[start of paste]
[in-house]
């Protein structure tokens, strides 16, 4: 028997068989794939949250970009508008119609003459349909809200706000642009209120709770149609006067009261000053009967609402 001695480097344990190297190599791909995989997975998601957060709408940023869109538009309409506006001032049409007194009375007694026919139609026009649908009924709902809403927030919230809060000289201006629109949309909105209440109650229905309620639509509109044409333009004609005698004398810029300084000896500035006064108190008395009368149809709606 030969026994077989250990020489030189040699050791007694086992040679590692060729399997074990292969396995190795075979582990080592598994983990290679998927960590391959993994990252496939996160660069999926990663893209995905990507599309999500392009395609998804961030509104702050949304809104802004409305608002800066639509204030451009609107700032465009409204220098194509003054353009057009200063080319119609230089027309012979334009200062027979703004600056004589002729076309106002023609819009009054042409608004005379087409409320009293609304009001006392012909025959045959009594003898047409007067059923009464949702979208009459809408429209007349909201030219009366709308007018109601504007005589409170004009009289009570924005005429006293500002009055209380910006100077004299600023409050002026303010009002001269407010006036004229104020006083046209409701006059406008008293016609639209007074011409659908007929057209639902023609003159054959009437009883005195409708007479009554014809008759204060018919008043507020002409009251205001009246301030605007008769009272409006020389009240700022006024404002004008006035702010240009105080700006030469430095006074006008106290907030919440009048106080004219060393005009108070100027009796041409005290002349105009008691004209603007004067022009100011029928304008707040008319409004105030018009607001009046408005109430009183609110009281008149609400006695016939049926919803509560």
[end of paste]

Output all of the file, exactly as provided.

[in-house]
């Protein structure tokens, strides 16, 4: 028997068989794939949250970009508008119609003459349909809200706000642009209120709770149609006067009261000053009967609402 001695480097344990190297190599791909995989997975998601957060709408940023869109538009309409506006001032049409007194009375007694026919139609026009649908009924709902809403927030919230809060000289201006629109949309909105209440109650229905309620639509509109044409333009004609005698004398810029300084000896500035006064108190008395009368149809709606 030969026994077989250990020489030189040699050791007694086992040679590692060729399997074990292969396995190795075979582990080592598994983990290679998927960590391959993994990252496939996160660069999926990663893209995905990507599309999500392009395609998804961030509104702050949304809104802004409305608002800066639509204030451009609107700032465009409204220098194509003054353009057009200063080319119609230089027309012979334009200062027979703004600056004589002729076309106002023609819009009054042409608004005379087409409320009293609304009001006392012909025959045959009594003898047409007067059923009464949702979208009459809408429209007349909201030219009366709308007018109601504007005589409170004009009289009570924005005429006293500002009055209380910006100077004299600023409050002026303010009002001269407010006036004229104020006083046209409701006059406008008293016609639209007074011409659908007929057209639902023609003159054959009437009883005195409708007479009554014809008759204060018919008043507020002409009251205001009246301030605007008769009272409006020389009240700022006024404002004008006035702010240009105080700006030469430095006074006008106290907030919440009048106080004219060393005009108070100027009796041409005290002349105009008691004209603007004067022009100011029928304008707040008319409004105030018009607001009046408005109430009183609110009281008149609400006695016939049926919803509560």